Written by A Guest Author August 1st, 2019

Inside an Independent Bookstore: What Writers Should Know

By David Perez

I’m a writer and published author working at Op. Cit., a locally owned, independent bookstore in Taos, New Mexico. Formerly called Moby Dickens, the shop has been in business for thirty years. From my decade of employment there, I’d like to offer a few insights.

First, the sheer volume of books published every year. According to Bowker Books in Print, which assigns ISBNs (most but not all books have one), over 1.35 million books were published in 2017, approximately one million self-published, and 350,000 traditionally published. That averages to 19,000 new titles (self-published) and 6,700 new titles (traditional publishing) released every week. Add to this the zillions of already existing books and you get an inkling of the challenges bookstores have in ordering and stocking books. Bookstores buy what they can afford, what can fit on the shelves.  

Each bookstore is different, in their ordering process, in size, in aesthetics. At Op Cit, we have about thirty sections, ranging from fiction to children’s to cookbooks to regional and so on. To keep informed about upcoming titles, we review catalogues, trade publications like Publisher’s Weekly and Kirkus, and various bestseller lists. Customers also recommend books. We order from distributors like Ingram, and third party sellers. Sometimes Amazon is the only place to get a book. Whatever the case, who publishes and distributes a book is an important consideration.

Once on the shelves, there are various factors affecting what customers buy. Some look for new releases. Others shop for specific authors, or specific genres. Some look for bargain books. Others are just browsing for everything and anything. Overall, our bestselling section overall is Children and Young Adult, and I wouldn’t be surprised if this is the case across the country.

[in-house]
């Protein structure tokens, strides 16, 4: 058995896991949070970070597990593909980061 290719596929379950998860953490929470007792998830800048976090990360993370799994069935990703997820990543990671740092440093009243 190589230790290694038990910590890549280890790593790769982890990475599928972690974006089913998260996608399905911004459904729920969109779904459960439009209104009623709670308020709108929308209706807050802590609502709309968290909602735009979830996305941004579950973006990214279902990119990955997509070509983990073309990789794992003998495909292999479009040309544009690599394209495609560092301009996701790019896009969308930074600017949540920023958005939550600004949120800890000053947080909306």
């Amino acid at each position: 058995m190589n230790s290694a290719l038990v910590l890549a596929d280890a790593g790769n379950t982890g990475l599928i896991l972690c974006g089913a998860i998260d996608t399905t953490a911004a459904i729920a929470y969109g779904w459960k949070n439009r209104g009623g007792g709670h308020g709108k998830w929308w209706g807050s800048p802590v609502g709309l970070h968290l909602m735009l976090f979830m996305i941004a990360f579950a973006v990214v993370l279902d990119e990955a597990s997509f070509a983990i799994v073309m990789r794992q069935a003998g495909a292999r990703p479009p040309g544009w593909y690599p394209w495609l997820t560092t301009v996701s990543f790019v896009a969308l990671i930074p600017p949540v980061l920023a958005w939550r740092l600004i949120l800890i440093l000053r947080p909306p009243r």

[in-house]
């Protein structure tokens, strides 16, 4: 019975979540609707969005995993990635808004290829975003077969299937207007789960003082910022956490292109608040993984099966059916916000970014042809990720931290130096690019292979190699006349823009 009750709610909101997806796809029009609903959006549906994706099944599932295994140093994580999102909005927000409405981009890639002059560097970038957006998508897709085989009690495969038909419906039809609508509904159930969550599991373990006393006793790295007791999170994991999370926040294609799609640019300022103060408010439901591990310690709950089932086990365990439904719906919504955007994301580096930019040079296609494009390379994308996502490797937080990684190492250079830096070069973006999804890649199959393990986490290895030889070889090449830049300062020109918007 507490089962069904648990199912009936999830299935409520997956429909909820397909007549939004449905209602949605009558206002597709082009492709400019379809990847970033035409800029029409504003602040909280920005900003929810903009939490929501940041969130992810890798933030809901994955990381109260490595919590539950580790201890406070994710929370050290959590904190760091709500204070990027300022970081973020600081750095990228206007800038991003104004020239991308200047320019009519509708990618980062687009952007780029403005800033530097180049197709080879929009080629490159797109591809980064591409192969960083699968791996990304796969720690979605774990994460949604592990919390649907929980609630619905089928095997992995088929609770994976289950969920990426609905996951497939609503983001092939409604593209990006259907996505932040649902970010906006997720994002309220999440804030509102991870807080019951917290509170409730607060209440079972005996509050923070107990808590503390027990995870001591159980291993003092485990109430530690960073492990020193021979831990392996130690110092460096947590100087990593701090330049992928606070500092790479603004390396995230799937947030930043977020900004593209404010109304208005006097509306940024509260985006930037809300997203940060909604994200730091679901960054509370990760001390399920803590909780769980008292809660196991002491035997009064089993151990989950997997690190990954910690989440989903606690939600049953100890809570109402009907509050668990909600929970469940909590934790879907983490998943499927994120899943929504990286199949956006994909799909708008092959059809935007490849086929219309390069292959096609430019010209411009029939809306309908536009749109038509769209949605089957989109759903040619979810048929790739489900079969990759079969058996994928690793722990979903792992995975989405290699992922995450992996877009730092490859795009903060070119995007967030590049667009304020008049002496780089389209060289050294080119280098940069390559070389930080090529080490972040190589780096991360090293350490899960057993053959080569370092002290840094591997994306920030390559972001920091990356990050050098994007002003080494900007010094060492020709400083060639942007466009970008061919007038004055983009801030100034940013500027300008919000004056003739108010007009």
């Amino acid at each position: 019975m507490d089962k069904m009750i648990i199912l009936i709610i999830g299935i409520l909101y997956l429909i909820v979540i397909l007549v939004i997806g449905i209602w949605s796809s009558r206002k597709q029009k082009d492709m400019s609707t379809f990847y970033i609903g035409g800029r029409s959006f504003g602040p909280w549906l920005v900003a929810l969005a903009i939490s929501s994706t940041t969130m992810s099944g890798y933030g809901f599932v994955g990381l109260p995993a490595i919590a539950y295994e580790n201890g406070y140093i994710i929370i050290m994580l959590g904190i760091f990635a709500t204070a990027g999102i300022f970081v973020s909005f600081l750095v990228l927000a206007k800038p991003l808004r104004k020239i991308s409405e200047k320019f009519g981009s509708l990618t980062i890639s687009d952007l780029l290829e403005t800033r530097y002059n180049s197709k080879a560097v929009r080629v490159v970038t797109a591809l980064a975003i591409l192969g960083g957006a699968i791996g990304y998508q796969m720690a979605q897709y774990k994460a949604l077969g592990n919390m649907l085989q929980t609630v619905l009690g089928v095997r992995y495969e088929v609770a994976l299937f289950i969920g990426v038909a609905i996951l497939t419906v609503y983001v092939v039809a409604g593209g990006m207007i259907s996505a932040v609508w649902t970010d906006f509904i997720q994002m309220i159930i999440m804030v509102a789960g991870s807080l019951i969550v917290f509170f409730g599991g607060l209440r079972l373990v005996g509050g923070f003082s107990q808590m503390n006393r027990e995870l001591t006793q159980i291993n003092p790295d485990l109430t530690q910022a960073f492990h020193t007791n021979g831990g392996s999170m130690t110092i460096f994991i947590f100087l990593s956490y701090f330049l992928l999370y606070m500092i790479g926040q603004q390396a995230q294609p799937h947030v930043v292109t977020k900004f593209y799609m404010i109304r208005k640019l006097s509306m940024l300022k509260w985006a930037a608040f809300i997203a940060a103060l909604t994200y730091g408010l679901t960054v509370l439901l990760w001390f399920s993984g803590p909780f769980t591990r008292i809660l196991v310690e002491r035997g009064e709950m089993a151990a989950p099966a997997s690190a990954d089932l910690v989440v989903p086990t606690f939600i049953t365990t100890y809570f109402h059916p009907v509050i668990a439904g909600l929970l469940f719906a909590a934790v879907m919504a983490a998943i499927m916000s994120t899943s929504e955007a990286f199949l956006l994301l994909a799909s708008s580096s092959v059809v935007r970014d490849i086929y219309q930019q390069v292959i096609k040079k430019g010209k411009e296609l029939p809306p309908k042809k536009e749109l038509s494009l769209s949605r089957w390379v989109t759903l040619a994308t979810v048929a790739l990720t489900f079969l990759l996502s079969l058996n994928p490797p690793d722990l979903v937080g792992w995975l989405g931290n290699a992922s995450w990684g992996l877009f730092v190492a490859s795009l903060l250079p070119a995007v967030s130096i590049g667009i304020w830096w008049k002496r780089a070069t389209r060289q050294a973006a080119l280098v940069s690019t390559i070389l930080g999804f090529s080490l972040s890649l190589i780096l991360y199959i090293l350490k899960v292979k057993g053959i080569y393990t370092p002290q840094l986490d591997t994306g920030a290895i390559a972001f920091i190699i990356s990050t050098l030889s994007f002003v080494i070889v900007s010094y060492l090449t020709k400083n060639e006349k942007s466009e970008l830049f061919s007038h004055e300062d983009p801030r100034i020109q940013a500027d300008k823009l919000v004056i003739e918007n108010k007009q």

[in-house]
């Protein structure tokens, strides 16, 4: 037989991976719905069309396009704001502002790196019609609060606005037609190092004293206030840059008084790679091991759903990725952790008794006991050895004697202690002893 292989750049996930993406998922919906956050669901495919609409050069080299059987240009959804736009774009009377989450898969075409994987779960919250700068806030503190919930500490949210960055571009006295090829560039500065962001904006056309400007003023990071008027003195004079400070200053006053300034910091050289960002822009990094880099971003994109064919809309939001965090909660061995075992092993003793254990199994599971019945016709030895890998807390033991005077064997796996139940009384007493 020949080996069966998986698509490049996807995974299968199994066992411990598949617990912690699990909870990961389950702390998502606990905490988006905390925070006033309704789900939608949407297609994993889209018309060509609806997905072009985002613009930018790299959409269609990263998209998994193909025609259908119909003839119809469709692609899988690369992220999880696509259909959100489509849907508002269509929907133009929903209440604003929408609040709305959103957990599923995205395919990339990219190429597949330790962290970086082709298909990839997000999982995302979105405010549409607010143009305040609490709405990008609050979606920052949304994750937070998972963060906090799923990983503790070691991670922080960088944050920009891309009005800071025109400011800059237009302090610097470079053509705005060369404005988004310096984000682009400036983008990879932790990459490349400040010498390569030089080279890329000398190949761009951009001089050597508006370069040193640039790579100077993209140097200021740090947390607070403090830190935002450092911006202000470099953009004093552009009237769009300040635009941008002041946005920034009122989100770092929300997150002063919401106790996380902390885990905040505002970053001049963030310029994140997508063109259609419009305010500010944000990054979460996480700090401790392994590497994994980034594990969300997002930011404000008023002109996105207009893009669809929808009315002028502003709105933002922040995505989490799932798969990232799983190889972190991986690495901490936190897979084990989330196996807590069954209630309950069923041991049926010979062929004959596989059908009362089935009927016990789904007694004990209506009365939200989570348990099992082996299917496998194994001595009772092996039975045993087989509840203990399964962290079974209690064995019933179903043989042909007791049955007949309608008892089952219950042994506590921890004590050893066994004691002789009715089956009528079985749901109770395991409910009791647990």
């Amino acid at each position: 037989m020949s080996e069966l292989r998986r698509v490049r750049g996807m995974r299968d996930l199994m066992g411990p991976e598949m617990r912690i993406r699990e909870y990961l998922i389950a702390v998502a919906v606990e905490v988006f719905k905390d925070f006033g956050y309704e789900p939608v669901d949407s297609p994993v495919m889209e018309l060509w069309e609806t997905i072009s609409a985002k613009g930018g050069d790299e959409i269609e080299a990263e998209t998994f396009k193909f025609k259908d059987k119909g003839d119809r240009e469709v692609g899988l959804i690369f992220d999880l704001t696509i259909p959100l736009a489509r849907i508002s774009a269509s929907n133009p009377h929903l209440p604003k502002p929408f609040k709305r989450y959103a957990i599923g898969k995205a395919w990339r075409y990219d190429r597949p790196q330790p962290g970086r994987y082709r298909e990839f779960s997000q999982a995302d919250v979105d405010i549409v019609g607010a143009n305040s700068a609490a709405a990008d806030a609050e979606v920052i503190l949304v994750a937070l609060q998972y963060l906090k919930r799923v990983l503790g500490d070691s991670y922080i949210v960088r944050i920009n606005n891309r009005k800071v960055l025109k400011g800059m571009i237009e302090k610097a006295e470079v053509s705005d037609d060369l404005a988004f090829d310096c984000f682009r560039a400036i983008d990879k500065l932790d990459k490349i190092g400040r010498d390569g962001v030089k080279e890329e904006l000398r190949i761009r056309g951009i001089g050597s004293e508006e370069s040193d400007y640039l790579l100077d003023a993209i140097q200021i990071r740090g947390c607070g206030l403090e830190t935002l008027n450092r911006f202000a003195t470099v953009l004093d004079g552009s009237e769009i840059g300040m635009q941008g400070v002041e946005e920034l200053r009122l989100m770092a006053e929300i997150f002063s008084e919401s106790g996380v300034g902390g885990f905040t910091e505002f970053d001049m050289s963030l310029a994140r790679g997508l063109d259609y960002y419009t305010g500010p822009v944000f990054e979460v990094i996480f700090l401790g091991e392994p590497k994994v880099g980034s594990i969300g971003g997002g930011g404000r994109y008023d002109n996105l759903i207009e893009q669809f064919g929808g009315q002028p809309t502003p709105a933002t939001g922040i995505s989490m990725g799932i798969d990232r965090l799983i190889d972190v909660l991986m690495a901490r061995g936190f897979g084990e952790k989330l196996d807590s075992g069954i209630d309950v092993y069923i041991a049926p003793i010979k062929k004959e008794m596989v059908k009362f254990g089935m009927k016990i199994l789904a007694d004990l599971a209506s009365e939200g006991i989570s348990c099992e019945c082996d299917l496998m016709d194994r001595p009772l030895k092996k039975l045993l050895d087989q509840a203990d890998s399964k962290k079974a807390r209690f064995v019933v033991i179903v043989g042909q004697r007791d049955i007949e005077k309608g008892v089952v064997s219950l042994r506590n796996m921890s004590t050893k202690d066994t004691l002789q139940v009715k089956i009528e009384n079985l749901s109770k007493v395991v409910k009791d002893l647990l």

Do customers judge a book by its cover? Absolutely. It’s not uncommon to hear, “This looks like a cheap, self-published book.” Of course, a book doesn’t have to be self-published to look cheap, and many self-published books have gorgeous covers and equally gorgeous content. But customers do notice; and it can determine whether they buy a book or not.

A cover is more than just the artwork, however. Customers look at blurbs and who writes them. They read the synopsis; look at the publisher and author bio; check out the interior design, particularly the font, margins, chapter headings and quality of photos. The title is also important, how catchy and compelling it is. Then there’s the book’s price to consider, especially when competing against Amazon and discounted publisher overstocks. Publishers and authors should insure they’re not pricing themselves out of contention.

Where to put the book? At Op Cit, we ask each other this question all the time, and it illuminates a dilemma. The majority of the time, the genre category is self-evident: children’s, cookbooks, mystery, etc. But many books are multi-genre, either by design or simply because of the topic. For instance, I follow the Metaphysical section and ordered a biography of Nicholas Tesla. One customer said it should really be in Science. I agreed. Another wondered why it wasn’t in Biography because that’s the section she browses and “would’ve loved to come across it.” I agreed with her too. But we often have money for only one book. So where to put Tesla?

The solution would seem to be to have more than one copy and stock the book in each category. But a combination of budget and, again, the sheer number of books out there, often means the store buys one copy.

So, how would you categorize your book? Where would you want it to be shelved? What’s the marketing focus?

Consignment policies differ from store to store, but it’s a challenging task. Each self-published author and small publisher becomes a vendor, meaning they’re the ones to order from and pay. Even though we’re a modest-sized store, we now have hundreds of vendors. It’s a very time-consuming process. I know because I do it at Op Cit. I used to bristle when I heard of stores with strict consignment policies, or who charged the self-published author to stock their book. Now, I understand the difficulties.

Are book signings worth pursuing? Definitely, but because of the many author requests, they can be hard to schedule. And unless you’re a well-known author, or you have a large following in a certain city, bookstore events are a crapshoot at best.

In ending, let me state that much of what I’ve written is with broad strokes. There are exceptions to every rule, and the rules themselves can vary widely. There’s plenty I didn’t cover, like the effectiveness or not of Advance Reading Copies, whether to make a book returnable, and more. My experience says to try anything and everything, postcards, press releases, personal visits. You never know.

David Perez is a writer, editor, actor, radio host, and author of two memoirs: WOW! and WOW! 2. His “Read Your Work Aloud” workshops are a regular feature of the Tupelo Press Poetry Conferences. David’s acting roles range from Othello to Santa Claus. He lives in Taos, NM. Website: Verdadcreative.com


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